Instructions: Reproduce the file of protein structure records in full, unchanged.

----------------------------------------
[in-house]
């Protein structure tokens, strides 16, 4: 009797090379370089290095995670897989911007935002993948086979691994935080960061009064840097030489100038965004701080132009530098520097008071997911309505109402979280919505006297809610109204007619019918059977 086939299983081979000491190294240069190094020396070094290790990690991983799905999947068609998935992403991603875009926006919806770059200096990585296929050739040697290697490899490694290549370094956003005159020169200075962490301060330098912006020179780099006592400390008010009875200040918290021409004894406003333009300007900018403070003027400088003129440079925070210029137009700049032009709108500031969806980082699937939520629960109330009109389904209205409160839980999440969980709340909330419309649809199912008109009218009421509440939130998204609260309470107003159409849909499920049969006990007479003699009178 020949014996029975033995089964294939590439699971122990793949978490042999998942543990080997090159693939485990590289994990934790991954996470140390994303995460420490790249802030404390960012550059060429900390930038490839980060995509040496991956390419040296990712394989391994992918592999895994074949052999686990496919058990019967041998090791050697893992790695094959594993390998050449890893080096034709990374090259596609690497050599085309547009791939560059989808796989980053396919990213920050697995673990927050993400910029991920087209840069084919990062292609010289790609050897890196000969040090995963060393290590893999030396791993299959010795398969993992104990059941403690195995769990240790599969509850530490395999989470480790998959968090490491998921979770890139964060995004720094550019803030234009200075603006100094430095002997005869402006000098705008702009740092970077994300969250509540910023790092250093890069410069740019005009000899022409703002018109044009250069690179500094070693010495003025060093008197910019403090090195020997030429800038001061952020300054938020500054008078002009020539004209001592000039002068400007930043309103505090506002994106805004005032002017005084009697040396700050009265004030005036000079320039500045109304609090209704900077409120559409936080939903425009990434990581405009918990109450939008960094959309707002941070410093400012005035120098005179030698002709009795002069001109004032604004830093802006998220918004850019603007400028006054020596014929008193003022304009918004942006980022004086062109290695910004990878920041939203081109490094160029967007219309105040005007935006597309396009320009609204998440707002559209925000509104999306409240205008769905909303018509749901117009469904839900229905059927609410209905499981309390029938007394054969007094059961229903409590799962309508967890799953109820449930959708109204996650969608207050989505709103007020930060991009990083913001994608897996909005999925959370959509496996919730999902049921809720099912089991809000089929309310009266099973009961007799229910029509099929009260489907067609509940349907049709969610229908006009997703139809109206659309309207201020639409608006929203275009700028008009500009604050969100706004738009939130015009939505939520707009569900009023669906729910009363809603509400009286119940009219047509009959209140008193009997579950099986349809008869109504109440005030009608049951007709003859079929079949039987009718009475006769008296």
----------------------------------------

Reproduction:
[in-house]
């Protein structure tokens, strides 16, 4: 009797090379370089290095995670897989911007935002993948086979691994935080960061009064840097030489100038965004701080132009530098520097008071997911309505109402979280919505006297809610109204007619019918059977 086939299983081979000491190294240069190094020396070094290790990690991983799905999947068609998935992403991603875009926006919806770059200096990585296929050739040697290697490899490694290549370094956003005159020169200075962490301060330098912006020179780099006592400390008010009875200040918290021409004894406003333009300007900018403070003027400088003129440079925070210029137009700049032009709108500031969806980082699937939520629960109330009109389904209205409160839980999440969980709340909330419309649809199912008109009218009421509440939130998204609260309470107003159409849909499920049969006990007479003699009178 020949014996029975033995089964294939590439699971122990793949978490042999998942543990080997090159693939485990590289994990934790991954996470140390994303995460420490790249802030404390960012550059060429900390930038490839980060995509040496991956390419040296990712394989391994992918592999895994074949052999686990496919058990019967041998090791050697893992790695094959594993390998050449890893080096034709990374090259596609690497050599085309547009791939560059989808796989980053396919990213920050697995673990927050993400910029991920087209840069084919990062292609010289790609050897890196000969040090995963060393290590893999030396791993299959010795398969993992104990059941403690195995769990240790599969509850530490395999989470480790998959968090490491998921979770890139964060995004720094550019803030234009200075603006100094430095002997005869402006000098705008702009740092970077994300969250509540910023790092250093890069410069740019005009000899022409703002018109044009250069690179500094070693010495003025060093008197910019403090090195020997030429800038001061952020300054938020500054008078002009020539004209001592000039002068400007930043309103505090506002994106805004005032002017005084009697040396700050009265004030005036000079320039500045109304609090209704900077409120559409936080939903425009990434990581405009918990109450939008960094959309707002941070410093400012005035120098005179030698002709009795002069001109004032604004830093802006998220918004850019603007400028006054020596014929008193003022304009918004942006980022004086062109290695910004990878920041939203081109490094160029967007219309105040005007935006597309396009320009609204998440707002559209925000509104999306409240205008769905909303018509749901117009469904839900229905059927609410209905499981309390029938007394054969007094059961229903409590799962309508967890799953109820449930959708109204996650969608207050989505709103007020930060991009990083913001994608897996909005999925959370959509496996919730999902049921809720099912089991809000089929309310009266099973009961007799229910029509099929009260489907067609509940349907049709969610229908006009997703139809109206659309309207201020639409608006929203275009700028008009500009604050969100706004738009939130015009939505939520707009569900009023669906729910009363809603509400009286119940009219047509009959209140008193009997579950099986349809008869109504109440005030009608049951007709003859079929079949039987009718009475006769008296």